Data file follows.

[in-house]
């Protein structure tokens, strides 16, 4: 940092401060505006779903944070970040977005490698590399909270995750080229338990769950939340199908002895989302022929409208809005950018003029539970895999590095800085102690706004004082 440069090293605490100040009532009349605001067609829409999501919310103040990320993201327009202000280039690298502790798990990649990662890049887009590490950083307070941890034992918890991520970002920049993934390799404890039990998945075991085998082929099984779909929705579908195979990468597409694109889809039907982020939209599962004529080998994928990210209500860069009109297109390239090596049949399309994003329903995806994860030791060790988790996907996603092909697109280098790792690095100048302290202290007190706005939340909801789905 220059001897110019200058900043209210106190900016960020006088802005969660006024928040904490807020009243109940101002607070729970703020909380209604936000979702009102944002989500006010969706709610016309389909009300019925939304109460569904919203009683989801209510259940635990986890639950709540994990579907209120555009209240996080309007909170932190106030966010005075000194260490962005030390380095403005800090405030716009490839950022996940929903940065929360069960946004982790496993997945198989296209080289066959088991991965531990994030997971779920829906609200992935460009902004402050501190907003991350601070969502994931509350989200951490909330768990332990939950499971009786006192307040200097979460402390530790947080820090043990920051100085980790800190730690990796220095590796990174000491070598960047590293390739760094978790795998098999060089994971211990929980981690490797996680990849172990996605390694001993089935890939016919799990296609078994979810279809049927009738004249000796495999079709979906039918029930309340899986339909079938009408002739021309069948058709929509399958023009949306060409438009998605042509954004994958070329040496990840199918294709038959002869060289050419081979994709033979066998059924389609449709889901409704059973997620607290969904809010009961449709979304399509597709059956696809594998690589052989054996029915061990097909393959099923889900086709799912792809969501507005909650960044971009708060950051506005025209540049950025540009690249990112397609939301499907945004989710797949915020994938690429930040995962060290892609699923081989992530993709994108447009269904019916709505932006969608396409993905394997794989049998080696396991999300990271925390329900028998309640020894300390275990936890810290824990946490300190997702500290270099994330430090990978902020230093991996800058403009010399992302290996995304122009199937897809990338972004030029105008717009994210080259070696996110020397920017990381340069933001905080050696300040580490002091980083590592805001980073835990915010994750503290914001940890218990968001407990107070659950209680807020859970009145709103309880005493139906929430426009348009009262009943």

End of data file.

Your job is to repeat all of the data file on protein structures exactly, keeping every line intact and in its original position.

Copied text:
[in-house]
């Protein structure tokens, strides 16, 4: 940092401060505006779903944070970040977005490698590399909270995750080229338990769950939340199908002895989302022929409208809005950018003029539970895999590095800085102690706004004082 440069090293605490100040009532009349605001067609829409999501919310103040990320993201327009202000280039690298502790798990990649990662890049887009590490950083307070941890034992918890991520970002920049993934390799404890039990998945075991085998082929099984779909929705579908195979990468597409694109889809039907982020939209599962004529080998994928990210209500860069009109297109390239090596049949399309994003329903995806994860030791060790988790996907996603092909697109280098790792690095100048302290202290007190706005939340909801789905 220059001897110019200058900043209210106190900016960020006088802005969660006024928040904490807020009243109940101002607070729970703020909380209604936000979702009102944002989500006010969706709610016309389909009300019925939304109460569904919203009683989801209510259940635990986890639950709540994990579907209120555009209240996080309007909170932190106030966010005075000194260490962005030390380095403005800090405030716009490839950022996940929903940065929360069960946004982790496993997945198989296209080289066959088991991965531990994030997971779920829906609200992935460009902004402050501190907003991350601070969502994931509350989200951490909330768990332990939950499971009786006192307040200097979460402390530790947080820090043990920051100085980790800190730690990796220095590796990174000491070598960047590293390739760094978790795998098999060089994971211990929980981690490797996680990849172990996605390694001993089935890939016919799990296609078994979810279809049927009738004249000796495999079709979906039918029930309340899986339909079938009408002739021309069948058709929509399958023009949306060409438009998605042509954004994958070329040496990840199918294709038959002869060289050419081979994709033979066998059924389609449709889901409704059973997620607290969904809010009961449709979304399509597709059956696809594998690589052989054996029915061990097909393959099923889900086709799912792809969501507005909650960044971009708060950051506005025209540049950025540009690249990112397609939301499907945004989710797949915020994938690429930040995962060290892609699923081989992530993709994108447009269904019916709505932006969608396409993905394997794989049998080696396991999300990271925390329900028998309640020894300390275990936890810290824990946490300190997702500290270099994330430090990978902020230093991996800058403009010399992302290996995304122009199937897809990338972004030029105008717009994210080259070696996110020397920017990381340069933001905080050696300040580490002091980083590592805001980073835990915010994750503290914001940890218990968001407990107070659950209680807020859970009145709103309880005493139906929430426009348009009262009943």